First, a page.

Euler's Theorem and Extensive properties

I read in a textbook (Mathematics for Physical Chemistry by D. McQuarrie) an example of Euler's Theorem used in Thermodynamics. The author states "The [variables] are all extensive [quantities], and so [Euler's theorem is applicable]" (I'll provide more details below)

My question: why do variables being extensive indicate that this theorem is relevant?

The theorem starts by stating that a function is homogeneous to degree $$N$$ in some set of variables if those variables always form terms such that their powers sum to $$N$$. For example:

$$f(x,y) = yx^2 + y^2x + \frac{y^4}{x} + x^3$$

that would be homogeneous degree 3 for $$x$$ and $$y$$.

The theorem concludes with:

If $$f(\lambda x,\lambda y) = \lambda^N f(x,y)$$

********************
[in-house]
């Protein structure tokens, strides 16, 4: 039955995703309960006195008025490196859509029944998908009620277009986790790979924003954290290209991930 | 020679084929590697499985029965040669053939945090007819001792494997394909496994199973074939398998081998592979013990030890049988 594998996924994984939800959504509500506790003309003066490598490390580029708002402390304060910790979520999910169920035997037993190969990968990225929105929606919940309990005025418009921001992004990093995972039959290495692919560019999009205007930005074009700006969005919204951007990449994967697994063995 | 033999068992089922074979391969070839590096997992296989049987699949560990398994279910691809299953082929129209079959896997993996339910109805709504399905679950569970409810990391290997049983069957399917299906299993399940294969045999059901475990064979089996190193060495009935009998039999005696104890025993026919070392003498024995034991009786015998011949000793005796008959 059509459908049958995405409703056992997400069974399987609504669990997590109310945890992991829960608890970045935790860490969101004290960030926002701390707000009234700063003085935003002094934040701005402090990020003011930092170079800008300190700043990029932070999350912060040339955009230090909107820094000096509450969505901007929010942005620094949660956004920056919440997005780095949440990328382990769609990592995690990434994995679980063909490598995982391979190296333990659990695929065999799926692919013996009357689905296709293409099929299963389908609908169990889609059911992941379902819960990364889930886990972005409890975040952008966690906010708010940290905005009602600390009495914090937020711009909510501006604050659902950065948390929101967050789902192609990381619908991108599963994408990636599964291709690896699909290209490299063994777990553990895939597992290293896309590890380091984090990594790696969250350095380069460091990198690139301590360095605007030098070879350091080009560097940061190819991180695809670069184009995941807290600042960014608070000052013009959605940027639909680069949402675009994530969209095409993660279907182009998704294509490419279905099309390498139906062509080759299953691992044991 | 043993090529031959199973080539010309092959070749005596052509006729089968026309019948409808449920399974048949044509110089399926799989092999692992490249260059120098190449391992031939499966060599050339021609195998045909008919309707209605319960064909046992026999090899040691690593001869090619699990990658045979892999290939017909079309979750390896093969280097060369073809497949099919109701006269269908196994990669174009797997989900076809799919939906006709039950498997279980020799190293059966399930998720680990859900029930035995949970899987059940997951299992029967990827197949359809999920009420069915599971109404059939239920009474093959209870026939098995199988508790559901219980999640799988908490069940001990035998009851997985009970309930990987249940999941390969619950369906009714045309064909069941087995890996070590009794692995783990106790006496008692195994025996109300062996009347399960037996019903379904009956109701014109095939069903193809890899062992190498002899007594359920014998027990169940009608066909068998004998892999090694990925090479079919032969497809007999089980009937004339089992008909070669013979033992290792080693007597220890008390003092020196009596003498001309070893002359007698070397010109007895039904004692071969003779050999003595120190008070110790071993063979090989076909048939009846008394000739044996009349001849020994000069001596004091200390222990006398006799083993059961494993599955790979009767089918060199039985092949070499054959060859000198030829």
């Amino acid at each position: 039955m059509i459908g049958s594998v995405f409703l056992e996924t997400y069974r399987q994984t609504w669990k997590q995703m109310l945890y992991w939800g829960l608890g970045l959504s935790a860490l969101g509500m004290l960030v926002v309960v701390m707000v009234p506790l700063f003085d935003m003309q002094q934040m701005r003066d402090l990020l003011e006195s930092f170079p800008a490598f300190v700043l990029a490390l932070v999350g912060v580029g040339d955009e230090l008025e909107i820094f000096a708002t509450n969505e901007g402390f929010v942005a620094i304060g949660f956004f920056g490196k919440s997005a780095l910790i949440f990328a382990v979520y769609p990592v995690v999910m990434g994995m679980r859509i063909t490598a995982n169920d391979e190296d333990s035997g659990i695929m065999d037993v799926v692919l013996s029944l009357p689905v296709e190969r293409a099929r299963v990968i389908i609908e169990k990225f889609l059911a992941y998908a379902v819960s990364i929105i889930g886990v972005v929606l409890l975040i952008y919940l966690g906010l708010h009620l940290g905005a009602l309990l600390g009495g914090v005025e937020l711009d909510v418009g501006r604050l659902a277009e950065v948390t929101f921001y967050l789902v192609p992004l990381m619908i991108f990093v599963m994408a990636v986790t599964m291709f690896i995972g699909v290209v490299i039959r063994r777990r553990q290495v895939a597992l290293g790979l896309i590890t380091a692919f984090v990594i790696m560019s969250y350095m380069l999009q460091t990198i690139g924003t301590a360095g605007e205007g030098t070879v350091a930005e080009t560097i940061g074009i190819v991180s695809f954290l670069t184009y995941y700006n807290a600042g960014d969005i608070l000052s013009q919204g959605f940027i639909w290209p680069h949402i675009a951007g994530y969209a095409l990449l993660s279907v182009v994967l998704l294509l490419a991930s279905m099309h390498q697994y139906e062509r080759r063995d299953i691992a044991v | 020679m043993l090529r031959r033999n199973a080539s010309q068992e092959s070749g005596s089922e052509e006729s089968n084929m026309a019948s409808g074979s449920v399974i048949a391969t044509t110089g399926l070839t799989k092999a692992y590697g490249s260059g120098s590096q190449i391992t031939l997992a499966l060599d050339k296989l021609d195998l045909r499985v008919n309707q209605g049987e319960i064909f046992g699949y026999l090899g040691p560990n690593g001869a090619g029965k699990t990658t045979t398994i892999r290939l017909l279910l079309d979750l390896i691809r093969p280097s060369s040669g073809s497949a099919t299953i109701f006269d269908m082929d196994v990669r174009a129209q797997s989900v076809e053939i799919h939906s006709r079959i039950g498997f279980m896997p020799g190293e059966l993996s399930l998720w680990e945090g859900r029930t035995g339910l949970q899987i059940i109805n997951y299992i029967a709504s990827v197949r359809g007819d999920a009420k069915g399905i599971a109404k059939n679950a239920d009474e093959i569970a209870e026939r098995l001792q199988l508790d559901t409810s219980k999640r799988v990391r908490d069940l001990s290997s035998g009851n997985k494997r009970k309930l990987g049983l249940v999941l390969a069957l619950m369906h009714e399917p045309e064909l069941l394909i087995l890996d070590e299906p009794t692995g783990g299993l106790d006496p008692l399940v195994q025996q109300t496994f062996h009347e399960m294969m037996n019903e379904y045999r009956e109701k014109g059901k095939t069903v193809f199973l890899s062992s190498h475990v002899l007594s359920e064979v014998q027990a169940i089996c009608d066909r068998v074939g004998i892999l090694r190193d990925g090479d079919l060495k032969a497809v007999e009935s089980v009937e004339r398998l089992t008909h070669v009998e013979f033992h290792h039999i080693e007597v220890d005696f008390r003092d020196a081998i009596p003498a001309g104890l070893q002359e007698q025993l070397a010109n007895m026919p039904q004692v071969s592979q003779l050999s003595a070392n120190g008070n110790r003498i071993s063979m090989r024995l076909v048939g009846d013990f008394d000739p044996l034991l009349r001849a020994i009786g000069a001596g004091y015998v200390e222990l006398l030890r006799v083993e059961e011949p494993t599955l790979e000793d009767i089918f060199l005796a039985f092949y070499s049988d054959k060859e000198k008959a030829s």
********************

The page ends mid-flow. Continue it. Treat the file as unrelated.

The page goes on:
Then $$Nf(x,y) = x\frac{\partial f}{\partial x} + y\frac{\partial f}{\partial y}$$

The example uses the above theorem to derive:

$$U = S(\frac{\partial U}{\partial S})_{_{V,n}}+V(\frac{\partial U}{\partial V})_{_{S,n}}+n(\frac{\partial U}{\partial n})_{_{S,V}}$$

The author's solution immediately states: "The entropy, volume, and number of moles are all extensive thermodynamic quantities, and so $$U(\lambda S,\lambda V,\lambda n) = \lambda U(S,V,n)$$." After that statement the solution is simple.

I know that extensive variables means that they scale with the size of the system, but the relation to this theorem is unclear to me. I suppose that if the system is "twice as big" ($$\lambda$$ is doubled), then energy, entropy, volume, and amount are doubled. That still seems vague to me if its even a good way to think about this.

• – MaxW
Jan 14, 2020 at 23:12
• Thanks, this part was especially relevant: "In fact, any extensive thermodynamic quantity must be a homogeneous function of degree 1 in its extensive arguments." Jan 16, 2020 at 0:36